Former Treasury Secretary Larry Summers initially supported the major tax, climate change, and health care bill that passed the Senate on Sunday. But he has a quibble with two of the late changes to the bill that let wealthy hedge fund managers and venture capital partners avoid paying higher taxes.
“I am pretty cynical, and hardly antibusiness in general, or private equity in particular,” Larry Summers said on Twitter, “but I am appalled by the end stages of the Senate bill’s passage.”
The well-known American economist said there was no legitimate public policy argument for how the legislation ultimately protected the carried interest loophole that lets big investors pay lower income tax on their earnings than average people. Such investors currently pay the capital gains rate of around 20% on most of their earnings, compared with the up to 37% that average people pay on their income.
The legislation’s goal, originally, was to narrow the loophole to make it harder for private equity managers to pay taxes at a lower rate.
Summers also mentioned the amendment to the bill, added Sunday during the Senate’s 15-hour debate, that excluded subsidiaries of private equity firms from the 15% minimum tax on corporations with profits over $1 billion.
Under the original language, if the combined income of companies owned by the same private equity fund amounted to $1 billion, all companies would have to pay the new tax. But a tweak made it so these companies would be counted separately, allowing them to avoid the 15% tax.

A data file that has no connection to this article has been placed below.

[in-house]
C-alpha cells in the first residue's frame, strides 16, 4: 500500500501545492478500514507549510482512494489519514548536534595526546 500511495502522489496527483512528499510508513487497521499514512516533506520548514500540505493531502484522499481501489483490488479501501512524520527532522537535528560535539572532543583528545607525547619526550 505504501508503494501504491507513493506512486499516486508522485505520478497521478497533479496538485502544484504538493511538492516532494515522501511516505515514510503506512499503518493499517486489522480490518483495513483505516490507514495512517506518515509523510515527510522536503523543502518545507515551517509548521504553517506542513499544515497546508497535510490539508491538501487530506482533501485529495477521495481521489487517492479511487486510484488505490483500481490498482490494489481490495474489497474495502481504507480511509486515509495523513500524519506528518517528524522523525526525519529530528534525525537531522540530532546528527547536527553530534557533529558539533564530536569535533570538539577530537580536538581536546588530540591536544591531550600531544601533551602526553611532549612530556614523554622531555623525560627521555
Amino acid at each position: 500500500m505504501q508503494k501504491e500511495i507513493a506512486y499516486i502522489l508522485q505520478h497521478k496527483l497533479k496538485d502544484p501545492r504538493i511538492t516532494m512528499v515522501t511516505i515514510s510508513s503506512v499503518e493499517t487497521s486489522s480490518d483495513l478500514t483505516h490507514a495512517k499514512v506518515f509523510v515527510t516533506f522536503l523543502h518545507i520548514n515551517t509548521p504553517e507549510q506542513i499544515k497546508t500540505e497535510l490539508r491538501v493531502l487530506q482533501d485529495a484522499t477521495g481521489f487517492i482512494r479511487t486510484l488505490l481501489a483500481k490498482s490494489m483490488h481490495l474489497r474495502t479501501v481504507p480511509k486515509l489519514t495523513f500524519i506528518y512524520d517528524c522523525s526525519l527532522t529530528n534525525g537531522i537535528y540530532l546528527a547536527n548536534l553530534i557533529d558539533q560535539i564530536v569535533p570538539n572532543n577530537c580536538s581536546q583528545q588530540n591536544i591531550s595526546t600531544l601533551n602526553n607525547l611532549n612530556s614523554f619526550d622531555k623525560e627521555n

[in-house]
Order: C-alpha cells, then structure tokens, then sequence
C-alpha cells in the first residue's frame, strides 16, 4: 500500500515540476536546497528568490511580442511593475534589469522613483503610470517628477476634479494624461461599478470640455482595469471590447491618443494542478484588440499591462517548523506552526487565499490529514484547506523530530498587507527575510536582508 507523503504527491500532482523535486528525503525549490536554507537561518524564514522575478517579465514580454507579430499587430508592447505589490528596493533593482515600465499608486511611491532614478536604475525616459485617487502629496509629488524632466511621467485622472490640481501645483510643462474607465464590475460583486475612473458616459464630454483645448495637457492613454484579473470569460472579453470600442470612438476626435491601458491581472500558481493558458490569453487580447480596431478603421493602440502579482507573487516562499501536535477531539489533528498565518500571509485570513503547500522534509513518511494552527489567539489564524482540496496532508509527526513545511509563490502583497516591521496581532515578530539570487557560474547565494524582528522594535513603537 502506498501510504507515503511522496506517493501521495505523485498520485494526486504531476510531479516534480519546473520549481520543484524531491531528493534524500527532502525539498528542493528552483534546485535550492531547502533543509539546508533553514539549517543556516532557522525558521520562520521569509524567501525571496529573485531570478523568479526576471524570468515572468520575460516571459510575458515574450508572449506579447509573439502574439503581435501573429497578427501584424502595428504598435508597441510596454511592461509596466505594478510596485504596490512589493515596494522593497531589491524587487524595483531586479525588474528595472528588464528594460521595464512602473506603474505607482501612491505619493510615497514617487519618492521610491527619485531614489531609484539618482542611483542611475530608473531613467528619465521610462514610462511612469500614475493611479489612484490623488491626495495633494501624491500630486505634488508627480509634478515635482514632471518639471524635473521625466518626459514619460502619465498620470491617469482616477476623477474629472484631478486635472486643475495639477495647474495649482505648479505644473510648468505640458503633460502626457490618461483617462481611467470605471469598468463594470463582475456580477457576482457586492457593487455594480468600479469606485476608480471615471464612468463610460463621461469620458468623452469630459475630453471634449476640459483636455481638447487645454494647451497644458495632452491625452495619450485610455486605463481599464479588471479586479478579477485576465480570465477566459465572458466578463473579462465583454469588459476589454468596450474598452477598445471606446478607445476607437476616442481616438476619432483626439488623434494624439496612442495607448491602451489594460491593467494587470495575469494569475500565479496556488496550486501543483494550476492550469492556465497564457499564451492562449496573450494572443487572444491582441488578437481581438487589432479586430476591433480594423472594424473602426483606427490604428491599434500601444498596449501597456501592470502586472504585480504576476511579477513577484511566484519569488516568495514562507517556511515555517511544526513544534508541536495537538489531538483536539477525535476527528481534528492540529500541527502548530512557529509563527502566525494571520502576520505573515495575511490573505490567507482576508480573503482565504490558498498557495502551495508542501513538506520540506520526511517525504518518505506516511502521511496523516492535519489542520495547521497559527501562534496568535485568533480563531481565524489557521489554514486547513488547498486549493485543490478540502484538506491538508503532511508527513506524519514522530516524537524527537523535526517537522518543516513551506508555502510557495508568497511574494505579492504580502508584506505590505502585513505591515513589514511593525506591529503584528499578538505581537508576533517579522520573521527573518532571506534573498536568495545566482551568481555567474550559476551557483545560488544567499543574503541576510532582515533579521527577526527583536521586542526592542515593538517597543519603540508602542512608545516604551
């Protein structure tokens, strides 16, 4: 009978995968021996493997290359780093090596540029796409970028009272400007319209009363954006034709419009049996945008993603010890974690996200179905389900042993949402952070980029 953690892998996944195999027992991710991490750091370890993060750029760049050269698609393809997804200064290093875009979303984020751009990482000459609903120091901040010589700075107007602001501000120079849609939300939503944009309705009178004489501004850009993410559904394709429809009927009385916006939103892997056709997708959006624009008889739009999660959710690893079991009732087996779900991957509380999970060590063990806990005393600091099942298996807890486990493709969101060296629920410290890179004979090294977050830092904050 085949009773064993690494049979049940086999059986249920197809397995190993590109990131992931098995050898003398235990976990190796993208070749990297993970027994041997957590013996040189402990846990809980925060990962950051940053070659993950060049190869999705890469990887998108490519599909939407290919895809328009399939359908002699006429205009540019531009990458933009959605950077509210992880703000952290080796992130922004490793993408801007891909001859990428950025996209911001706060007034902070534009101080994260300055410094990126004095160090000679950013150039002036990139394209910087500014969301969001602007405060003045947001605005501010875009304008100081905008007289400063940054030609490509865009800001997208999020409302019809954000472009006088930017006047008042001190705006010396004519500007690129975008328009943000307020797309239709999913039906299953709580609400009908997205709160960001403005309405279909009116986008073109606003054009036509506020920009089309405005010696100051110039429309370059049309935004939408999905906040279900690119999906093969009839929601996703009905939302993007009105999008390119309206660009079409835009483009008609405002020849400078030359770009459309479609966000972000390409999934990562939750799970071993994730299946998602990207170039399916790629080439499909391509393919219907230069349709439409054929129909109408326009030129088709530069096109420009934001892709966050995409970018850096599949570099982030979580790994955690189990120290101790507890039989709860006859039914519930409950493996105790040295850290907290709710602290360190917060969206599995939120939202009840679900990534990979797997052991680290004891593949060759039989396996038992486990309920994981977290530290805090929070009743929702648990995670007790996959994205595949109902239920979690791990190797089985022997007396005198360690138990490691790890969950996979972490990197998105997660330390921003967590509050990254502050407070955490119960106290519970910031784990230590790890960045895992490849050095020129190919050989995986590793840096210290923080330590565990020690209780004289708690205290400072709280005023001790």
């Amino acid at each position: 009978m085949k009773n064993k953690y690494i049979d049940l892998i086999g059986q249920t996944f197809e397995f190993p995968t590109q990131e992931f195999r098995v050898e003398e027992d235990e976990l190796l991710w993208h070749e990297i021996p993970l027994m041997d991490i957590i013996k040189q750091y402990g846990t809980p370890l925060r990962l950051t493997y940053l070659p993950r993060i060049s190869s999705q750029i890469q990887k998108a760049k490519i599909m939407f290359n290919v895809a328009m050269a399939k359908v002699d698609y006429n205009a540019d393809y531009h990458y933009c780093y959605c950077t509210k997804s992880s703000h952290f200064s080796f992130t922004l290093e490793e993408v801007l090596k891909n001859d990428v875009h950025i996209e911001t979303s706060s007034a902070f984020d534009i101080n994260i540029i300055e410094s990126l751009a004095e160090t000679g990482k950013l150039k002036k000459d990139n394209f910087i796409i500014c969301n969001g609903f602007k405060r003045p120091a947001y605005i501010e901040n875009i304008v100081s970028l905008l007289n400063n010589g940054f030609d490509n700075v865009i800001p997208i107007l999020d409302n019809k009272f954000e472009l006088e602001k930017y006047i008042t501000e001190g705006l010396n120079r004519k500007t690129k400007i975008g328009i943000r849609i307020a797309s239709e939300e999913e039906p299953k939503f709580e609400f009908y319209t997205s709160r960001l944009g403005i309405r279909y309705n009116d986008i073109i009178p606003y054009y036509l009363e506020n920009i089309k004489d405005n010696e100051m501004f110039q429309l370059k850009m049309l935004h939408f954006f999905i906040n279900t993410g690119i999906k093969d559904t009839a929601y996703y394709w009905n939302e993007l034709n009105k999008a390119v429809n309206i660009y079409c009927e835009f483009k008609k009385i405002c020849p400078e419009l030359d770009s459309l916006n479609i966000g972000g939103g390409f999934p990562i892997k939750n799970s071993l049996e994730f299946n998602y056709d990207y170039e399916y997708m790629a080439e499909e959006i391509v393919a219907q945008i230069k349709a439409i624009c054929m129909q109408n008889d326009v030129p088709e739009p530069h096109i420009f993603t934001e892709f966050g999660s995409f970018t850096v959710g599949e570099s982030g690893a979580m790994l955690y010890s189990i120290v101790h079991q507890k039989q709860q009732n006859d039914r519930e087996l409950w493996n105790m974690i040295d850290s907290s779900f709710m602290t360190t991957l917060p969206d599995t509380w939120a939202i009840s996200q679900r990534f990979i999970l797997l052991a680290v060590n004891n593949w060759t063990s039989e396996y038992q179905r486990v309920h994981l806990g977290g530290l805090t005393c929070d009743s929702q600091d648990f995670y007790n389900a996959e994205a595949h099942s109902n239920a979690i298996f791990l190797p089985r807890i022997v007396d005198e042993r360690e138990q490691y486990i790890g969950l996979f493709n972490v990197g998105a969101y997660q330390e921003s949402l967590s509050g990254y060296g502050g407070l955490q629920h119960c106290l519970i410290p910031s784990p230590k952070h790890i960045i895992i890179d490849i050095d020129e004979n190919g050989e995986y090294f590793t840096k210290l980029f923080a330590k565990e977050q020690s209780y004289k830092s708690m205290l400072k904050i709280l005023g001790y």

Democrats agreed to drop the carried interest provision and add an amendment to the bill’s existing 15% corporate minimum tax rate to get the votes needed to pass the broader legislation.
Summers blamed both Sen. John Thune (R-S.D.) and Sen. Kyrsten Sinema (D-Ariz.) in his Twitter thread: The two contributed to the amendment to the bill letting private equity keep the loopholes.
“It makes me despair of the general interest above the special interest,” Summers said.
He added: “For the rest of 2022, any private equity leaders purporting to speak about how private equity is or should be socially responsible should be asked what their firm has done directly or indirectly to support the loopholes here.”
This story was originally featured on Fortune.com